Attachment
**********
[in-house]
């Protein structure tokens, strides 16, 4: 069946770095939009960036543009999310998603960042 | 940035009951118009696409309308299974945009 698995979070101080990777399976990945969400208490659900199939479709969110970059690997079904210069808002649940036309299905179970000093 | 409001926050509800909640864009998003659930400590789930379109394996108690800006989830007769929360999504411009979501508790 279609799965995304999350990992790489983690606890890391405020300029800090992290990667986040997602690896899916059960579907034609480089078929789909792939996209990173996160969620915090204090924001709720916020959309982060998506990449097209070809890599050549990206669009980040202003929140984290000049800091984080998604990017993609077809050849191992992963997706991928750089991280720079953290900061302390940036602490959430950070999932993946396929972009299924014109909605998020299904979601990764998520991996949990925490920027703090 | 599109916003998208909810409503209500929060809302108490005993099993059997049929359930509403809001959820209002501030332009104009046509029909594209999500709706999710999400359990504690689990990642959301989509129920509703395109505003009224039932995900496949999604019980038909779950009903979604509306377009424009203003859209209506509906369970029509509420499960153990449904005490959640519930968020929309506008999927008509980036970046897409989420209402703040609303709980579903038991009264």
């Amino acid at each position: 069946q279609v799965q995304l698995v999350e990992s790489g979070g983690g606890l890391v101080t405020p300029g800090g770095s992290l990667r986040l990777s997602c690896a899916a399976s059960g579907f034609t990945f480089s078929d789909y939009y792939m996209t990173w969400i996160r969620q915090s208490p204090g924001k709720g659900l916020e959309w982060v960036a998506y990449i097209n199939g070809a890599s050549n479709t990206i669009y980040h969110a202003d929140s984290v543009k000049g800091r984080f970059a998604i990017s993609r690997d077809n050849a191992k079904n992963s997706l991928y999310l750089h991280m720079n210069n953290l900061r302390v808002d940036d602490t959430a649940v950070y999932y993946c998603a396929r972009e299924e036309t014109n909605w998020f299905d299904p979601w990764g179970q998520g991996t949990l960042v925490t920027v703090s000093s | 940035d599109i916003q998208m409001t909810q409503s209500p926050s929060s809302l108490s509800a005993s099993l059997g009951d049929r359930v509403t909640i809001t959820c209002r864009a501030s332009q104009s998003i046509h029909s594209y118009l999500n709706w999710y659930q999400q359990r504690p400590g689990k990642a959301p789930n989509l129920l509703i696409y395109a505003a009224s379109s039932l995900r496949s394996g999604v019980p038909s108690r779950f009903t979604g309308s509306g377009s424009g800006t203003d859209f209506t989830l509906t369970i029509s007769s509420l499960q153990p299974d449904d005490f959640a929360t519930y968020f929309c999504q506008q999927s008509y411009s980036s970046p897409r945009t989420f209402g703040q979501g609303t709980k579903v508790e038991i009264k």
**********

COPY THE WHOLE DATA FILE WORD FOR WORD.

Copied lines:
[in-house]
């Protein structure tokens, strides 16, 4: 069946770095939009960036543009999310998603960042 | 940035009951118009696409309308299974945009 698995979070101080990777399976990945969400208490659900199939479709969110970059690997079904210069808002649940036309299905179970000093 | 409001926050509800909640864009998003659930400590789930379109394996108690800006989830007769929360999504411009979501508790 279609799965995304999350990992790489983690606890890391405020300029800090992290990667986040997602690896899916059960579907034609480089078929789909792939996209990173996160969620915090204090924001709720916020959309982060998506990449097209070809890599050549990206669009980040202003929140984290000049800091984080998604990017993609077809050849191992992963997706991928750089991280720079953290900061302390940036602490959430950070999932993946396929972009299924014109909605998020299904979601990764998520991996949990925490920027703090 | 599109916003998208909810409503209500929060809302108490005993099993059997049929359930509403809001959820209002501030332009104009046509029909594209999500709706999710999400359990504690689990990642959301989509129920509703395109505003009224039932995900496949999604019980038909779950009903979604509306377009424009203003859209209506509906369970029509509420499960153990449904005490959640519930968020929309506008999927008509980036970046897409989420209402703040609303709980579903038991009264």
């Amino acid at each position: 069946q279609v799965q995304l698995v999350e990992s790489g979070g983690g606890l890391v101080t405020p300029g800090g770095s992290l990667r986040l990777s997602c690896a899916a399976s059960g579907f034609t990945f480089s078929d789909y939009y792939m996209t990173w969400i996160r969620q915090s208490p204090g924001k709720g659900l916020e959309w982060v960036a998506y990449i097209n199939g070809a890599s050549n479709t990206i669009y980040h969110a202003d929140s984290v543009k000049g800091r984080f970059a998604i990017s993609r690997d077809n050849a191992k079904n992963s997706l991928y999310l750089h991280m720079n210069n953290l900061r302390v808002d940036d602490t959430a649940v950070y999932y993946c998603a396929r972009e299924e036309t014109n909605w998020f299905d299904p979601w990764g179970q998520g991996t949990l960042v925490t920027v703090s000093s | 940035d599109i916003q998208m409001t909810q409503s209500p926050s929060s809302l108490s509800a005993s099993l059997g009951d049929r359930v509403t909640i809001t959820c209002r864009a501030s332009q104009s998003i046509h029909s594209y118009l999500n709706w999710y659930q999400q359990r504690p400590g689990k990642a959301p789930n989509l129920l509703i696409y395109a505003a009224s379109s039932l995900r496949s394996g999604v019980p038909s108690r779950f009903t979604g309308s509306g377009s424009g800006t203003d859209f209506t989830l509906t369970i029509s007769s509420l499960q153990p299974d449904d005490f959640a929360t519930y968020f929309c999504q506008q999927s008509y411009s980036s970046p897409r945009t989420f209402g703040q979501g609303t709980k579903v508790e038991i009264k």